This relationship depression—resulting usually from heart-rending anguish—is both sacrosanct and excruciating; it is not ‘fixed’ easily. Perhaps the only thing we can do that is positive is somehow cherish the loss; to honour the memory of what was.
But that can take enormous strength, and we can’t be expected to draw on such strength in many situations.
Each depression has a sting all its own. The relationship depression within separation (e.g., death and divorce) is horrendous in its heart-rending anguish. But there is strength to be gained, eventually, through the remoulding of identity. When we can honour and cherish the memory of what is now gone, new identity is found approaching.
© 2012 S. J. Wickham.

Monday, September 24, 2012

Overcoming Perfectionist Depression

“Self-critical depression is characterised by self-criticism and feelings of unworthiness, inferiority, failure, and guilt.”
—Sidney J. Blatt, The Destructiveness of Perfectionism
Most of us make life harder for ourselves than it needs to be, but there are some of us who are driven impossibly hard to attain standards so unrealistic that depression seems a sure outcome.
Depression and suicide seem made for the perfectionist. This is sad to say, but it’s true. It is such an important subject—perfectionist tendencies—because of the risks to mental, emotional, and spiritual health—that each of us could benefit a lot from debunking more and more of the perfectionist within us.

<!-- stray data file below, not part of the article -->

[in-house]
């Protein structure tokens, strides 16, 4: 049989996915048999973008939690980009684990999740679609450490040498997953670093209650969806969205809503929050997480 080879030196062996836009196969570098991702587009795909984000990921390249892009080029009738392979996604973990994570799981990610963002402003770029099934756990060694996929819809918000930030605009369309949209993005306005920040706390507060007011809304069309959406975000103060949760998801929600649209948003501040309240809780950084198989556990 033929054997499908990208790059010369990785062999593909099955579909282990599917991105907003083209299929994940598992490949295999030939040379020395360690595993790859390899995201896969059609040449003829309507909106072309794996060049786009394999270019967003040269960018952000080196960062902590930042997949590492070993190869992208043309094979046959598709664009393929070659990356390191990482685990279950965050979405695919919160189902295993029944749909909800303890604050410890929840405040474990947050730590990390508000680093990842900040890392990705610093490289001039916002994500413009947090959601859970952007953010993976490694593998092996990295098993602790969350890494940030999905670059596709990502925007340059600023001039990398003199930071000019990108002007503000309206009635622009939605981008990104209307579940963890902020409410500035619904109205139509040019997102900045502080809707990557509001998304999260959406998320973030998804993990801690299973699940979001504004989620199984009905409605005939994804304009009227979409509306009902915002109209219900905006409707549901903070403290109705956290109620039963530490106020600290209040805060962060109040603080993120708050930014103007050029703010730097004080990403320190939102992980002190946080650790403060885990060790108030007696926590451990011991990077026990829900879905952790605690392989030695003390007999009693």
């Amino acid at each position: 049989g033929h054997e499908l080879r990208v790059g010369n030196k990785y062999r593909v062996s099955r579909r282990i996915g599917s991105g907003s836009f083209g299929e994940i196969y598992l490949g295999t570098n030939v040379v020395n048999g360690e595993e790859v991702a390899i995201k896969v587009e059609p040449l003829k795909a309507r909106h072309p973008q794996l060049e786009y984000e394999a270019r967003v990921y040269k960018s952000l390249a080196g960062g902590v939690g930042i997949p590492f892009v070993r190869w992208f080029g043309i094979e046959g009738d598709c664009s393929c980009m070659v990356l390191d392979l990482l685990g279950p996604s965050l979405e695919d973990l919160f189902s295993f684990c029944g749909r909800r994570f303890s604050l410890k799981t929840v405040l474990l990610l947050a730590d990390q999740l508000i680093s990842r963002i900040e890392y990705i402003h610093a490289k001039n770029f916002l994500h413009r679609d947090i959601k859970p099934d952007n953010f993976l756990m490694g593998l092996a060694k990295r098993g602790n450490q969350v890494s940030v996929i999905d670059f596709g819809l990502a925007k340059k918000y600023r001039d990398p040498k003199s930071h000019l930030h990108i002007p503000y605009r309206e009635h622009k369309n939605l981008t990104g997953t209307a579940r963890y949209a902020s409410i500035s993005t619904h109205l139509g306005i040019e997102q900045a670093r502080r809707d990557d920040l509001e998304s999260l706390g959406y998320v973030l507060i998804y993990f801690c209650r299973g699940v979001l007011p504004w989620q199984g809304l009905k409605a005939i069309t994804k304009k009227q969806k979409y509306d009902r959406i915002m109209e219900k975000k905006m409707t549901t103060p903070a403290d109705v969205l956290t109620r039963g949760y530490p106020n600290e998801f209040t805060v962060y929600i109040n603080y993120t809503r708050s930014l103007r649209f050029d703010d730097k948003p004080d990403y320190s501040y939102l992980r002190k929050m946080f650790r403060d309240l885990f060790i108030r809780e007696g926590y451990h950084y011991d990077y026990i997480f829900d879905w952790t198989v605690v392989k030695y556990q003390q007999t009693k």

Two Basic Types of Depression
We have already discussed the first type of depression—that which is achievement-oriented. The second type is dependent depression—dependent on relationships. Instead of unworthiness, inferiority, failure, and guilt, those with dependent depression tend to be characterised by feelings of loneliness, helplessness, and weakness.
The dependent depression is usually quite situational; when we experience loss, for instance.
But the achievement-oriented source of depression may be more woven into our identities. It is ironical that the perfectionist in us lacks self-esteem.
Seeing Our Inborn Worth
The God view, of course, is equalising. Nobody ought to see themselves as no lower (nor higher) than the next person. When we challenge our perfectionist tendencies, seeing how our striving is a response to feelings of low self-worth, we can go to God and appreciate how worthy we are in the Lord Jesus Christ.